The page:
Progressives fight for civil liberties. But the NSA’s spying programs are written off by many security leaders in Washington as business as usual. Around the country, people shrug their shoulders: Google collects more information than the government. But even if we are unafraid of government overreach at home, and unconcerned about how it has harmed our businesses and our civil rights, let’s remember that the United States sets the global standard. Authoritarian countries that spy on their citizens in order to arrest and torture them can now claim to just be doing what we are. Progressives should be on the ramparts making these arguments.

If these policies had been unveiled under George W. Bush, we would have been up in arms. We cannot let them slide just because they are happening under our first black President. Nor should we let them continue if, as many of us hope, we have our nation’s first female commander-in-chief. Our values don’t disappear when Democrats are in power. Even when the Republican alternative would be worse, we can still push the leaders we elect to do what we elected them to do.

Speaking our values loudly will remind us not only of what we believe in, but of what America can do—because our learned helplessness is based not only on the random shocks we receive from this Administration, but also on a sneaking suspicion that America can’t do much anymore.

Katulis claims that the public’s current lack of interest in international engagement springs from a decades-long process that started in the 1970s. That’s the only part of his article with which I disagree. In fact, following the end of the Cold War, President Clinton successfully rallied public opinion in support of his foreign policy—and we often had great success, stopping genocidal war among the countries of the former Yugoslavia, reducing the number of nuclear weapons with Russia, and deepening democracy around the world through NATO and EU expansion.

But President George W. Bush made so many foreign-policy blunders that America started to look inept. Progressives hoped Obama could right the ship, but his cerebral policies have fizzled.

What progressives, broadly speaking, have taken from this experience is a resignation about what’s possible. If a belligerent right-wing stance did not work, and our long-awaited liberalism also failed, maybe the world has just gotten too complex. Maybe we should just do nothing.

There is, however, one slice of the progressive sphere that has broken with the President’s listlessness and popular progressive resignation. Under the radar, in the middle levels of the Administration, dedicated staffers under the President and Cabinet leaders like Hillary Clinton and John Kerry have been working on innovative programs that show what the country can do abroad when it actually tries. Toiling on issues journalists consider not quite important enough to reach the headlines, they have advanced multiple new ways of supporting democracy, human rights, and development abroad that deserve our recognition and support.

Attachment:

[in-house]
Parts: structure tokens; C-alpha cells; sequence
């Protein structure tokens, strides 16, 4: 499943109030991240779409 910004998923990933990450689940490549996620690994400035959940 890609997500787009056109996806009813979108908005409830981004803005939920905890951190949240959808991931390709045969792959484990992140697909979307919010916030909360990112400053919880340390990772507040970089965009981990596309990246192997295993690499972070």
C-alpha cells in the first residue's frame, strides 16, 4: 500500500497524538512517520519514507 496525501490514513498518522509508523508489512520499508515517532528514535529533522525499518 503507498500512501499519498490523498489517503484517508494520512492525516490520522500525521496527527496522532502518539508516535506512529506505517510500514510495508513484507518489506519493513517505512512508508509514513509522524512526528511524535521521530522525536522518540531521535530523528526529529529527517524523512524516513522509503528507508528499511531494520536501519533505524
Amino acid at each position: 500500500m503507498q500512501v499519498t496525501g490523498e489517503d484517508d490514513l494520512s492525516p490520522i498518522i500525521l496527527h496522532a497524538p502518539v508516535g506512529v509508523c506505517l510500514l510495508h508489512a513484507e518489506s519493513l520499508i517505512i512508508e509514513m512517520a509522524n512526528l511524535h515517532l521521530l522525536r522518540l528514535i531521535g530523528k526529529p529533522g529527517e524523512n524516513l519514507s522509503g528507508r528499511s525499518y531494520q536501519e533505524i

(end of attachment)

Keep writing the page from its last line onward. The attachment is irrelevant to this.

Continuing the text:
Two basic threads unite all of their initiatives. First, they are working to internationalize our values, so that the world knows that freedom, dignity, and human rights are universal, not just made in the U.S.A. Second, they are moving policy out of the public sector and embedding it in partnerships among private, civil-society, and public actors so that citizens and businesses can leverage change from within, rather than using only blunt governmental instruments to push from without.

One example is the Open Government Partnership (OGP), a unique international entity led by a rotating group of countries that commit to transparency initiatives. The initiative strives to place civil-society transparency groups at the same table as their own governments. The goal is to equalize the playing field and force governments to deal with the demands of their people. It is far from perfect, but the OGP serves as a model for catalyzing change that is on the right track. Another example is the State Department’s Internet freedom program, which uses cutting-edge technology to empower those pushing for freedom in their own countries. Open data initiatives further help citizens make change: We build global compacts to make governments release data to their citizens, then let the citizens innovate with that information. We don’t fight their fights; we give them the information they need and help them organize, so they can work without fear of a knock on their door in the middle of the night.

The Global Equality Fund uses the government as a convener to bring together businesses, foundations, and other countries to improve LGBT rights around the world. The fund allows for a nimble response across agencies when, for instance, Uganda suddenly criminalizes homosexuality, or individual LGBT groups are in danger overseas. Similarly, the Lifeline: Embattled NGO Assistance Fund provides fast-moving dollars to fight against governments that are trying to crack down on their country’s civil-society sector.